After completing the curriculum section of training, the new trainees are required to dedicate 50 hours of service to the community by assisting the public in solving their home gardening problems and answering questions. Upon completion of the hours, they become Certified WSU Master Gardeners.
WSU Master Gardener Training
Master Gardener Training runs September 4 through November 20, with classes each Wednesday from 8:45 am to 3 pm. The fee – $175 plus an on-line training fee of $70 (total $245) – is payable to WSU. Study materials are included. Limited tuition assistance is available. Class size is limited to 60 students. Training includes full day classroom sessions – live presentations, field trips, and learning labs in addition to 3–5 hours per week of on-line instruction (see list of computer experience and equipment requirements below).
To register for the Master Gardener Program:
The application for 2014 Master Gardener training is now available. Please read the cover page closely for information on the application process. Contact 360-397-6060 x 5738 or email Erika.email@example.com if you have any questions. Thanks!
If you have any questions about the application process, contact Erika Johnson, WSU Master Gardener Program Coordinator at 360-397-6060 ext. 5738 or Erika.firstname.lastname@example.org.
Computer Experience and Equipment Requirements
Trainees should have at least some previous computer experience and feel comfortable navigating the Internet and using email. They also need access to a computer for extended periods.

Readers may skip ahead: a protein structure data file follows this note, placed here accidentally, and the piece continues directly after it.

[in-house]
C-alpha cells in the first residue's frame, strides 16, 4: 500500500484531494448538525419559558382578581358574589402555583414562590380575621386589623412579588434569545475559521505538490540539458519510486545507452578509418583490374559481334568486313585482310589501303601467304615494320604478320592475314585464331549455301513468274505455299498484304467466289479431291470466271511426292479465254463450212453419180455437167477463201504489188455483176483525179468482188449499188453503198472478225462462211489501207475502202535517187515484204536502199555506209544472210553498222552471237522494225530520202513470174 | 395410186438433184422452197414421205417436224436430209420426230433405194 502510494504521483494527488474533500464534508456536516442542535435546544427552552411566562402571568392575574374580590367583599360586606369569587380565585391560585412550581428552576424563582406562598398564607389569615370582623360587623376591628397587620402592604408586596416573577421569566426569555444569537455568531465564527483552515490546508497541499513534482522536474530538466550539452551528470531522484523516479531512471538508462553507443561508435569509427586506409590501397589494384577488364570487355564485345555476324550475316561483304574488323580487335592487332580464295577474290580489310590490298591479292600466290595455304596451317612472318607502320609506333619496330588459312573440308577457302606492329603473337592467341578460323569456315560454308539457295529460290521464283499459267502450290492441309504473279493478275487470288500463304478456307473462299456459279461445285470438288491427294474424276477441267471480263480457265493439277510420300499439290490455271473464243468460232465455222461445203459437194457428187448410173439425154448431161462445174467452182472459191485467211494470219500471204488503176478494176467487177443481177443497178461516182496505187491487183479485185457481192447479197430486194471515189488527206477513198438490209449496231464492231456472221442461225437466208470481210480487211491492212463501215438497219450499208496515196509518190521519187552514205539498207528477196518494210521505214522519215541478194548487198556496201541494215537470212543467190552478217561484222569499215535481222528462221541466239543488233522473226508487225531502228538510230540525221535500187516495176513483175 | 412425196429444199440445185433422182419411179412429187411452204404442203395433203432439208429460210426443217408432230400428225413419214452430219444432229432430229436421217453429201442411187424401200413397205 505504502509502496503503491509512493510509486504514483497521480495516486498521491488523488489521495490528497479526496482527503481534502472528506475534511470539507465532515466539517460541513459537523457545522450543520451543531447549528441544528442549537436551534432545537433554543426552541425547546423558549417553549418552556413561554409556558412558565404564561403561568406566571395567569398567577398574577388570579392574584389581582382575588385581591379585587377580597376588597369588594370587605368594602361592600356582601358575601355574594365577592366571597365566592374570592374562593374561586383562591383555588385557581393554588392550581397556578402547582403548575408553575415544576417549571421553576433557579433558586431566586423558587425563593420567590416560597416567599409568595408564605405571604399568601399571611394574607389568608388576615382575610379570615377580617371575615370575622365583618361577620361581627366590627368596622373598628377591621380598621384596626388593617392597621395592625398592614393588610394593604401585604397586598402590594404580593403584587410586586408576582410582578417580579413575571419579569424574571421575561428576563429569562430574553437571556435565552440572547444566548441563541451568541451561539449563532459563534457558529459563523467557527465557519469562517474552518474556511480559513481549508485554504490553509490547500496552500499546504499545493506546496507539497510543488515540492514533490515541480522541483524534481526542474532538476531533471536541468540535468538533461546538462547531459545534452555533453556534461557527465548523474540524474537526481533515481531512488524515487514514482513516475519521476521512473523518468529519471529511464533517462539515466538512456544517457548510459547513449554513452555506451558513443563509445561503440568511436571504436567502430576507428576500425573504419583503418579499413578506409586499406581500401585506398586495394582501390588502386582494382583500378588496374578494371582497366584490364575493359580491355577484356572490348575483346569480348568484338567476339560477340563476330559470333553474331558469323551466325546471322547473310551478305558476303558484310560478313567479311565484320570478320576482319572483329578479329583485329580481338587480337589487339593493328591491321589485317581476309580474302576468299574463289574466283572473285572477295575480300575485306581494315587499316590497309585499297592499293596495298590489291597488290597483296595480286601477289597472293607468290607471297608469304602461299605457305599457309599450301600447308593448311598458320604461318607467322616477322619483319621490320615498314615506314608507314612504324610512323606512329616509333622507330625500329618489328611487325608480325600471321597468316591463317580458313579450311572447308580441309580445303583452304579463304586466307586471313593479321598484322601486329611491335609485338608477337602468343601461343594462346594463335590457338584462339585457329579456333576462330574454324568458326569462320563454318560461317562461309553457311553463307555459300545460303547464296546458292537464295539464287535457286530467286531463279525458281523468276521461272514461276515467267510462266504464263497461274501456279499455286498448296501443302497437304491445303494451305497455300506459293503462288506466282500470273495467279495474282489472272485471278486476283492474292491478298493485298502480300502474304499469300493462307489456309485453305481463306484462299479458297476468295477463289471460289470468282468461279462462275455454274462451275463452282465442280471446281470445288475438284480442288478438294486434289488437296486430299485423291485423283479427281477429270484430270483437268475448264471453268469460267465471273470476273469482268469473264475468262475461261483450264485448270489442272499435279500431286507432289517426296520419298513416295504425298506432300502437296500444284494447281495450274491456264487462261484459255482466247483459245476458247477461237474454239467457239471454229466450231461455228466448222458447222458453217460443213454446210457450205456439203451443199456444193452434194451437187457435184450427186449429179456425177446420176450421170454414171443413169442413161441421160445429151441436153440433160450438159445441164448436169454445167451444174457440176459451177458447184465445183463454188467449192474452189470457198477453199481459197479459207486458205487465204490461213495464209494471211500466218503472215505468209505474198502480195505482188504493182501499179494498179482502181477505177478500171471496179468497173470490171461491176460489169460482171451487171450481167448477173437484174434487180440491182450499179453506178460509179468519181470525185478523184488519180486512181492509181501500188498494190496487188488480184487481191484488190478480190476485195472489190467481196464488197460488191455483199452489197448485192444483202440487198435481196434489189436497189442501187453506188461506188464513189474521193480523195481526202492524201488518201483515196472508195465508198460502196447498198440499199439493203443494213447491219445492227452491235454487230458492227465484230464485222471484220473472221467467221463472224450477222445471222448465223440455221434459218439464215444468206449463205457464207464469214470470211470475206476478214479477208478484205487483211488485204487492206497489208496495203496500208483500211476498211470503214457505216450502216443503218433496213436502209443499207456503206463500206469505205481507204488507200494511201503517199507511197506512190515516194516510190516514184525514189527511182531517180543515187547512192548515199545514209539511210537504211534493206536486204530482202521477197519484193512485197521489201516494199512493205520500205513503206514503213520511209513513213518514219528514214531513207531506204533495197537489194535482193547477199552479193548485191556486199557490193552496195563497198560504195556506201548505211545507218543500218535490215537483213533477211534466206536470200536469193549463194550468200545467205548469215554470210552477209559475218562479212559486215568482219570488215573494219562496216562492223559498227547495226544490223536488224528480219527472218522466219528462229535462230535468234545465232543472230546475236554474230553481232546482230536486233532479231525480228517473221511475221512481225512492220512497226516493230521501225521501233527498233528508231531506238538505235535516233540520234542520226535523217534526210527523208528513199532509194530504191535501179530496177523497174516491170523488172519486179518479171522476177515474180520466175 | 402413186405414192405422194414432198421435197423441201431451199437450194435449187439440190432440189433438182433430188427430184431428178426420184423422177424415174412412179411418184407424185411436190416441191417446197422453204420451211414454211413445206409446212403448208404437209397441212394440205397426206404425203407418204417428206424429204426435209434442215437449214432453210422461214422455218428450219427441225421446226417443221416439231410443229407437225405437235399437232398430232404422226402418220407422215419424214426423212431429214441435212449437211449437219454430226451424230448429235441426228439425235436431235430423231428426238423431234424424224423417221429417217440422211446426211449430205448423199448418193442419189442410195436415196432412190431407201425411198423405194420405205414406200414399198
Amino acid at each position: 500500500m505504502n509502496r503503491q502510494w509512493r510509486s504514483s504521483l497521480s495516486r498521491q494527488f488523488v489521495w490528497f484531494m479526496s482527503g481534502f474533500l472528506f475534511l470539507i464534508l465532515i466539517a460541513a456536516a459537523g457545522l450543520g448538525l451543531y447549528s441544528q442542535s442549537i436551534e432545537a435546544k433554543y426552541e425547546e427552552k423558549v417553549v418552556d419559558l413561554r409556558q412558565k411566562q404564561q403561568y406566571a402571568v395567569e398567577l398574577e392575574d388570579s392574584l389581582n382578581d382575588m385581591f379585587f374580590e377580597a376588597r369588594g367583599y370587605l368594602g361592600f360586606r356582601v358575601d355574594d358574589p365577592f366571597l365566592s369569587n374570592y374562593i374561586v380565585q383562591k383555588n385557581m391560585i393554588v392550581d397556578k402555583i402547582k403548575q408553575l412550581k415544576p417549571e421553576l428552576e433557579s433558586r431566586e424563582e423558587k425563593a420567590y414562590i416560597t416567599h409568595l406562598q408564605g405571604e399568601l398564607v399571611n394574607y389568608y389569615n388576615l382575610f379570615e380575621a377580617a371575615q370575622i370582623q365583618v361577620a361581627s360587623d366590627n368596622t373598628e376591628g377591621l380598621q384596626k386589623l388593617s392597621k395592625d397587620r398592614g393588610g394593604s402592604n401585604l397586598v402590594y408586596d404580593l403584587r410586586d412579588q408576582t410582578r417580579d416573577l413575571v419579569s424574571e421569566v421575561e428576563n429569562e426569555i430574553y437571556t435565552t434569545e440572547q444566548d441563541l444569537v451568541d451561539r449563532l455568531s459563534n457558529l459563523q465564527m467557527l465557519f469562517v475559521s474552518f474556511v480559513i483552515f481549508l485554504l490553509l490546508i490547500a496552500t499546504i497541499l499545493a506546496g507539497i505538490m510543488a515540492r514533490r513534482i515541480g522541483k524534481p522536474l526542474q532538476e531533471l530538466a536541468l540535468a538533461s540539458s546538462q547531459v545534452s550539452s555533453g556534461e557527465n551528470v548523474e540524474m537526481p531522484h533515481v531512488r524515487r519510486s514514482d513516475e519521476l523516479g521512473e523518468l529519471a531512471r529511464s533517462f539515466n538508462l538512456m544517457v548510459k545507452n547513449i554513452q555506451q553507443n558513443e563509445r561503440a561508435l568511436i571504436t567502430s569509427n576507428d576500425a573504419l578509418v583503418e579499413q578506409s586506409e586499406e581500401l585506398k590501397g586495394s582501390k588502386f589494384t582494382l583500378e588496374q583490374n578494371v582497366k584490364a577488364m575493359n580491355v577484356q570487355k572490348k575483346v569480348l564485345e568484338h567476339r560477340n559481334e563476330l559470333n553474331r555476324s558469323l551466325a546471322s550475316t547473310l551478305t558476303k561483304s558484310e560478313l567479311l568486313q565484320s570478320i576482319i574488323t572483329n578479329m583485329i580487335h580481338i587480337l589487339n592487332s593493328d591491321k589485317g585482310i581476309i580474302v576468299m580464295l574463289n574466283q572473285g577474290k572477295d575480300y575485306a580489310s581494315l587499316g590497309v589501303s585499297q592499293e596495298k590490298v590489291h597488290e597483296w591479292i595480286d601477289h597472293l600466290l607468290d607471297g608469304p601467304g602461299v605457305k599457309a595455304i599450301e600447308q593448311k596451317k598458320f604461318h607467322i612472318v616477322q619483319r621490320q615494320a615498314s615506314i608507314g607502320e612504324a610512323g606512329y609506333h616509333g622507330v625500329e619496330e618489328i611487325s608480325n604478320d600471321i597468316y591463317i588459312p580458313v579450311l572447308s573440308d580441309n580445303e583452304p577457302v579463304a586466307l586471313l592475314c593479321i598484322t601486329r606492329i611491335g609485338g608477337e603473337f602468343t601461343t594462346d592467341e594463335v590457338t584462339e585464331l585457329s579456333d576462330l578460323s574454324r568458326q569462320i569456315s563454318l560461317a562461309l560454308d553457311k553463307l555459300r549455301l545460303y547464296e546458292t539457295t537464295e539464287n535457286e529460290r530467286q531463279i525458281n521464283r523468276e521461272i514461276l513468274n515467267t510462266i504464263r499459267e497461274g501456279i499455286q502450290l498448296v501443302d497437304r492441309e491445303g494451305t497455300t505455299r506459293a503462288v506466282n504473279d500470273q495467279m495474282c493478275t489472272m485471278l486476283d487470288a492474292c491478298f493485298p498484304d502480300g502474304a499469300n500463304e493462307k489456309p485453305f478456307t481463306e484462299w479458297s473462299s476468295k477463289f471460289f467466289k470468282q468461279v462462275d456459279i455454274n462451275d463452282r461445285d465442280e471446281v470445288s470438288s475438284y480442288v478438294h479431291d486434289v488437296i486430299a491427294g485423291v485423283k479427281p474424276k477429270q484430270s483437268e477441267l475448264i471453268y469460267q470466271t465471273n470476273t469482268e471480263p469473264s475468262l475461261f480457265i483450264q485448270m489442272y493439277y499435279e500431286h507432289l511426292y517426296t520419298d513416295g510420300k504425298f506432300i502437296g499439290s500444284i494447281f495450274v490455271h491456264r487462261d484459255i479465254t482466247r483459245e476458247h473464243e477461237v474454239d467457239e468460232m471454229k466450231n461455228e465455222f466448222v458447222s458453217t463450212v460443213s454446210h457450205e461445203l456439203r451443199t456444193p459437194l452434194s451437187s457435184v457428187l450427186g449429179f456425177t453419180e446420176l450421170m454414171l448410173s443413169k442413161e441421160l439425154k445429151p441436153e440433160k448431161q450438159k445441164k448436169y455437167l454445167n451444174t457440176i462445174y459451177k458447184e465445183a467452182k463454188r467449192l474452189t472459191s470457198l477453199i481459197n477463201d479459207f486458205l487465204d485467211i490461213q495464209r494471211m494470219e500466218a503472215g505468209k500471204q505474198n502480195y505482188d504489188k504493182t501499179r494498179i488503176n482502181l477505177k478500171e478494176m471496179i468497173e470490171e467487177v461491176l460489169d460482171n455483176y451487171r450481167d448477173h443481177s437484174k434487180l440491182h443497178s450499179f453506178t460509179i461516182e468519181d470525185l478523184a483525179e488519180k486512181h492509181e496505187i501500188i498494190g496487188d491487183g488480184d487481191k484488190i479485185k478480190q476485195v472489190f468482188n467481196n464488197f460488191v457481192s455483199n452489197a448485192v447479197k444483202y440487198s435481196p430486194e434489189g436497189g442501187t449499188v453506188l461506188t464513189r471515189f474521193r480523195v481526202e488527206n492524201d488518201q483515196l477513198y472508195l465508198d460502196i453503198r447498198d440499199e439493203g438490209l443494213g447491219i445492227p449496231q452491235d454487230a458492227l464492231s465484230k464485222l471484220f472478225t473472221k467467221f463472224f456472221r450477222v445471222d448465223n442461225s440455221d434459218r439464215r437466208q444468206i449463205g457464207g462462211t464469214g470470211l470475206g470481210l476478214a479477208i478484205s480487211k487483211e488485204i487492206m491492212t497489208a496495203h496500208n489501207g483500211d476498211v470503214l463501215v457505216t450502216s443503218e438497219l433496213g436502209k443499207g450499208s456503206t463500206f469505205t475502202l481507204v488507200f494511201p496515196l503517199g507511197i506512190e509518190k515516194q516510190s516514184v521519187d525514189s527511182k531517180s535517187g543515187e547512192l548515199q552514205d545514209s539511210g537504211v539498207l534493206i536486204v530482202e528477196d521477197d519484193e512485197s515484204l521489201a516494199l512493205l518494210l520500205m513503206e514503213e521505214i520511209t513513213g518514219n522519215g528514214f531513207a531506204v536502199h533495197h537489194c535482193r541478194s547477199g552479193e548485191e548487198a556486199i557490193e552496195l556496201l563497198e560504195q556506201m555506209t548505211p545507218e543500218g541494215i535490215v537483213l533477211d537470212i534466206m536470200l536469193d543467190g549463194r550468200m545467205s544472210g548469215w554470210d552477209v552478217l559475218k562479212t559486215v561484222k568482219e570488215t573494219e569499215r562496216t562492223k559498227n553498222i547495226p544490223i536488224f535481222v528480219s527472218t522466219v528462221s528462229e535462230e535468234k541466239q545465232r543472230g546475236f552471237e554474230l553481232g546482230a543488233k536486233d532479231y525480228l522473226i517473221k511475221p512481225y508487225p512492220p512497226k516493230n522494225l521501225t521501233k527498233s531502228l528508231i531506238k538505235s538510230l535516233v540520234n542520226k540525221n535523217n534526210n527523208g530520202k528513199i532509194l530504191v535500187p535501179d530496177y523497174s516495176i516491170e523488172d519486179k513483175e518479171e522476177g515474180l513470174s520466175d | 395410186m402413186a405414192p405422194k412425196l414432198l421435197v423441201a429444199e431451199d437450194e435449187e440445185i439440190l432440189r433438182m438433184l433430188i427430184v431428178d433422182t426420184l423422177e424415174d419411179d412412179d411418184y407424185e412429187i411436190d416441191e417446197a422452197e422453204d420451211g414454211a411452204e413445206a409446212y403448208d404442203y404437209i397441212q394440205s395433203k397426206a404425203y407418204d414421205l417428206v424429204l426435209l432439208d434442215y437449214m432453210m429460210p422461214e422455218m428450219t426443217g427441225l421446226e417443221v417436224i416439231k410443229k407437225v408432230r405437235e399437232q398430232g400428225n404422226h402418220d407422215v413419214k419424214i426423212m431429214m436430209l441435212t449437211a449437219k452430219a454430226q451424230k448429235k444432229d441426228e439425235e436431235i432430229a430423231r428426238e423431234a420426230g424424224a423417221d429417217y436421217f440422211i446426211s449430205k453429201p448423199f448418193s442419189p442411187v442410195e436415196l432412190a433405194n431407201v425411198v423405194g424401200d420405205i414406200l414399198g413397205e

MG Online Training can be accessed with a 56 kbps dial-up modem (using a phone line). However, a high-speed connection such as cable broadband or DSL is recommended for faster downloading and navigation.
Hardware System Requirements
|Microsoft Windows||Apple Macintosh|
|Operating System||XP||Vista||Mac 10.3||Mac 10.4||Mac 10.5|
|Processor Speed/Type||Intel Pentium/ Celeron family; AMD K6/Athlon/ Duron||1 GHz 32-bit (x86) or 64-bit (x64) processor||Power PC G3, G4, G5; some models of iMac & iBook; Powerbook G3 & G4||Power PC G3, G4, or G5||Intel, Power PC G5, Power PC G4|
|CPU Memory (minimum)||128 MB RAM||1 GB RAM||128 MB RAM||256 MB RAM||512 MB RAM|
|Monitor Resolution||1024 x 768||1024 x 768||1024 x 768||1024 x 768||1024 x 768|
|Free Hard Disk Space (minimum)||1.5 GB free disk space||40 GB hard drive with min. 15 GB free space||1.5 GB free disk space||3 GB free disk space||9 GB free disk space|
When to Apply
Applications are available each year, starting on April 1 online (see above) or at the Extension office at the Clark County Heritage Farm (Tuesday through Friday – note our office hours.) The course occurs once per year and usually fills quickly, so the sooner you register, the more likely you are to get a spot in this year’s class.
After completion of training program volunteers are known as “Interns”. During the first calendar year, Interns serve a total of at least 50 volunteer hours, including at least 20 hours in the Extension office Answer Clinic helping to answer gardening questions from the public. The other 30 hours are in an outreach setting or other approved activity, as listed below. In the following years, “Veterans” serve a total of at least 35 volunteer hours, including at least 5 hours in the Extension office Answer Clinic, 10 hours of continuing education, and another 20 hours in an outreach setting or other approved activity, which include:
- Speakers bureau
- Tabling at the Home and Garden Idea Fair
- Serving as newsletter contributor
- Working with 4-H youth program in gardening
- Developing and running our Clark County Fair exhibit
Years of Service
It is not unusual for volunteers to serve for more than five years after completing the initial training and the two years of required payback. There are even WSU Master Gardener volunteers who have remained with the program for as many as twenty years! Although this lengthy commitment is not a requirement for the program many volunteers enjoy the camaraderie, social opportunities, and educational enrichment that are the rewards of being an experienced and sought-after volunteer